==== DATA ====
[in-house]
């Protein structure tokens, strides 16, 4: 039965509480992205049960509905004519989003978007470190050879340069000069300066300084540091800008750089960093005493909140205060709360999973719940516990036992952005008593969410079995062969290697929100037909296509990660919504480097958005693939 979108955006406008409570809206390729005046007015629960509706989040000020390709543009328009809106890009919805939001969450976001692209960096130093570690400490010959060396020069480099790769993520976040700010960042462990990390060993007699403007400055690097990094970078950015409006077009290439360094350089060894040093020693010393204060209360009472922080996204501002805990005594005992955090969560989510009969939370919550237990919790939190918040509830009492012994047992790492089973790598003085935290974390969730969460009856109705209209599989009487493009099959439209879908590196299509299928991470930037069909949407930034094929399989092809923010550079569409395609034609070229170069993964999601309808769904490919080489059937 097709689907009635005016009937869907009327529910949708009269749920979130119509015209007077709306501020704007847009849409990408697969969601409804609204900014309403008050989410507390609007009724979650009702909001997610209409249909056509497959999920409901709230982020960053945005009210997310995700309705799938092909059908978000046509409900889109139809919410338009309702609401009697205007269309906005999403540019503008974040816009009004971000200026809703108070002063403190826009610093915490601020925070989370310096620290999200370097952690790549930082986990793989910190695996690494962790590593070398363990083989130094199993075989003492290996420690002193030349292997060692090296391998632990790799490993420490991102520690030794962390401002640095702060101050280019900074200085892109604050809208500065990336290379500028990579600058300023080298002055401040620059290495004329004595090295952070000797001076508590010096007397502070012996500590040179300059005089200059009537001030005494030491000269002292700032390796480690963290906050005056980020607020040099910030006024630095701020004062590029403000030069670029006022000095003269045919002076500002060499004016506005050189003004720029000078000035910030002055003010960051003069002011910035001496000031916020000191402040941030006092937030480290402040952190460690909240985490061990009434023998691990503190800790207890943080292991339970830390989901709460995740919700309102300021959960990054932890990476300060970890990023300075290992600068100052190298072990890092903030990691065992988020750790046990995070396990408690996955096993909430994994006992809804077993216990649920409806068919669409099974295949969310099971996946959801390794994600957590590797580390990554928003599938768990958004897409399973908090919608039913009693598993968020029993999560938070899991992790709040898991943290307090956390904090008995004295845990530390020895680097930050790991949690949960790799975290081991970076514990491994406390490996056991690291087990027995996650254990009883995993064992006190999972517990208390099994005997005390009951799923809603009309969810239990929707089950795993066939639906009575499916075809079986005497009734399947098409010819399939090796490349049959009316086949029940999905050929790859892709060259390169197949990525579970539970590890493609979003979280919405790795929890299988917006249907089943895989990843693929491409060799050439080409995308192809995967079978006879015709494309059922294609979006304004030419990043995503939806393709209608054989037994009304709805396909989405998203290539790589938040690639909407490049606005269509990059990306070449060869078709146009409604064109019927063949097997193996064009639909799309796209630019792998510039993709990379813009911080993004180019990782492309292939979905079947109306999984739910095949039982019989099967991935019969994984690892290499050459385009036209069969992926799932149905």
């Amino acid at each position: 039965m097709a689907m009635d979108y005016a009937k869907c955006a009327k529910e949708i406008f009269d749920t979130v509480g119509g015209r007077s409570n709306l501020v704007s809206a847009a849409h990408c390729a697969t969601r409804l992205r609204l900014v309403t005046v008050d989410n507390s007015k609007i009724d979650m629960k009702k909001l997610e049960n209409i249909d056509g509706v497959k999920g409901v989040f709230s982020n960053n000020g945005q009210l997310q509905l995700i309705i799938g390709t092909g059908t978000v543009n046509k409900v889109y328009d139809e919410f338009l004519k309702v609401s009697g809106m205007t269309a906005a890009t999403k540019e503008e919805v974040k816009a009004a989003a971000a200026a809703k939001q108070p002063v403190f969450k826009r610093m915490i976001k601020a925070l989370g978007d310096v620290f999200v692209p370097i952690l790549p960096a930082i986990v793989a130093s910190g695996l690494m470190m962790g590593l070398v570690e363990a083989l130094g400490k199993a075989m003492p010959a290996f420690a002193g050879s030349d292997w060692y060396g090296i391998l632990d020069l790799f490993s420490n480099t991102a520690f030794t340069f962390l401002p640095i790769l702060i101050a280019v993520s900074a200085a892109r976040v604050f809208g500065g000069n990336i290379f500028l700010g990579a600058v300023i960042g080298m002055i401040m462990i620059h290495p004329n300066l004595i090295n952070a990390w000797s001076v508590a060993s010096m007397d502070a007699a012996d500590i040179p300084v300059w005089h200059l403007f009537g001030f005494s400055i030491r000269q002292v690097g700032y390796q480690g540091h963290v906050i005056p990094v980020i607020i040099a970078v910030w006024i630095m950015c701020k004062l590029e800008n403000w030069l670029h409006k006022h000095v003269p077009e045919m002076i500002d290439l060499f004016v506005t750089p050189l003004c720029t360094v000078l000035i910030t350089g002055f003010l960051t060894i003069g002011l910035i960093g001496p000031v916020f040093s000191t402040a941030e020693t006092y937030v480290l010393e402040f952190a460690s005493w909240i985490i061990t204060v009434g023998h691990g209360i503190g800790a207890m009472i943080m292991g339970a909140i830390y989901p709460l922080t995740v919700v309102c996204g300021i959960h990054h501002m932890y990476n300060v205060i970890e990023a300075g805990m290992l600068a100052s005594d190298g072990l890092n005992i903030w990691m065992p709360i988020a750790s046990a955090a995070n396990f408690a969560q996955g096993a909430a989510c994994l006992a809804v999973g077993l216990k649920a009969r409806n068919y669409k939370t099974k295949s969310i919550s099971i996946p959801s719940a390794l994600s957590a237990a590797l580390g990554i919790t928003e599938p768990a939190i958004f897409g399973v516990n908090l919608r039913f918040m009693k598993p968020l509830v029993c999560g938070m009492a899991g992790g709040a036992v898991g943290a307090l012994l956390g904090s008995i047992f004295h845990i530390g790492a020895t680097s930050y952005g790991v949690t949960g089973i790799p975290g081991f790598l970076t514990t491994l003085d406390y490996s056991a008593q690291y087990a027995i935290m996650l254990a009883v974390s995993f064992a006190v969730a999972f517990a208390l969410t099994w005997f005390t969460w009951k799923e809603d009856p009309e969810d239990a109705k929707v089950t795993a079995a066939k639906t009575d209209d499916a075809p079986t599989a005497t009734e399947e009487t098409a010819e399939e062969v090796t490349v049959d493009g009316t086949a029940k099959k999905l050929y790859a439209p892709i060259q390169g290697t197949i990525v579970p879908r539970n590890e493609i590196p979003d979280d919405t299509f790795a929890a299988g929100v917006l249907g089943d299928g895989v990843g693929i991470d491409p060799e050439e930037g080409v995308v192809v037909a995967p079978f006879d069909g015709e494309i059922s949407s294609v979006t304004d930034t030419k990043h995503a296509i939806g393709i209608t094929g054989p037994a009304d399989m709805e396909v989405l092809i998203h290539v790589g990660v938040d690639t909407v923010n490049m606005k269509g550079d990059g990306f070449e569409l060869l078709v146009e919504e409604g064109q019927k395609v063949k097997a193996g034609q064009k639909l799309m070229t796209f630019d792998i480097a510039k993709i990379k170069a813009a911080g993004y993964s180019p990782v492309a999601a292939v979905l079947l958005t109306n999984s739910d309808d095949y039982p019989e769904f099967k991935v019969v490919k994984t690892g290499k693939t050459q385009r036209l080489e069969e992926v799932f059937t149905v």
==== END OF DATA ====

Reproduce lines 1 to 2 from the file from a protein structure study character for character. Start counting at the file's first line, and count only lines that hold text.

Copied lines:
[in-house]
């Protein structure tokens, strides 16, 4: 039965509480992205049960509905004519989003978007470190050879340069000069300066300084540091800008750089960093005493909140205060709360999973719940516990036992952005008593969410079995062969290697929100037909296509990660919504480097958005693939 979108955006406008409570809206390729005046007015629960509706989040000020390709543009328009809106890009919805939001969450976001692209960096130093570690400490010959060396020069480099790769993520976040700010960042462990990390060993007699403007400055690097990094970078950015409006077009290439360094350089060894040093020693010393204060209360009472922080996204501002805990005594005992955090969560989510009969939370919550237990919790939190918040509830009492012994047992790492089973790598003085935290974390969730969460009856109705209209599989009487493009099959439209879908590196299509299928991470930037069909949407930034094929399989092809923010550079569409395609034609070229170069993964999601309808769904490919080489059937 097709689907009635005016009937869907009327529910949708009269749920979130119509015209007077709306501020704007847009849409990408697969969601409804609204900014309403008050989410507390609007009724979650009702909001997610209409249909056509497959999920409901709230982020960053945005009210997310995700309705799938092909059908978000046509409900889109139809919410338009309702609401009697205007269309906005999403540019503008974040816009009004971000200026809703108070002063403190826009610093915490601020925070989370310096620290999200370097952690790549930082986990793989910190695996690494962790590593070398363990083989130094199993075989003492290996420690002193030349292997060692090296391998632990790799490993420490991102520690030794962390401002640095702060101050280019900074200085892109604050809208500065990336290379500028990579600058300023080298002055401040620059290495004329004595090295952070000797001076508590010096007397502070012996500590040179300059005089200059009537001030005494030491000269002292700032390796480690963290906050005056980020607020040099910030006024630095701020004062590029403000030069670029006022000095003269045919002076500002060499004016506005050189003004720029000078000035910030002055003010960051003069002011910035001496000031916020000191402040941030006092937030480290402040952190460690909240985490061990009434023998691990503190800790207890943080292991339970830390989901709460995740919700309102300021959960990054932890990476300060970890990023300075290992600068100052190298072990890092903030990691065992988020750790046990995070396990408690996955096993909430994994006992809804077993216990649920409806068919669409099974295949969310099971996946959801390794994600957590590797580390990554928003599938768990958004897409399973908090919608039913009693598993968020029993999560938070899991992790709040898991943290307090956390904090008995004295845990530390020895680097930050790991949690949960790799975290081991970076514990491994406390490996056991690291087990027995996650254990009883995993064992006190999972517990208390099994005997005390009951799923809603009309969810239990929707089950795993066939639906009575499916075809079986005497009734399947098409010819399939090796490349049959009316086949029940999905050929790859892709060259390169197949990525579970539970590890493609979003979280919405790795929890299988917006249907089943895989990843693929491409060799050439080409995308192809995967079978006879015709494309059922294609979006304004030419990043995503939806393709209608054989037994009304709805396909989405998203290539790589938040690639909407490049606005269509990059990306070449060869078709146009409604064109019927063949097997193996064009639909799309796209630019792998510039993709990379813009911080993004180019990782492309292939979905079947109306999984739910095949039982019989099967991935019969994984690892290499050459385009036209069969992926799932149905």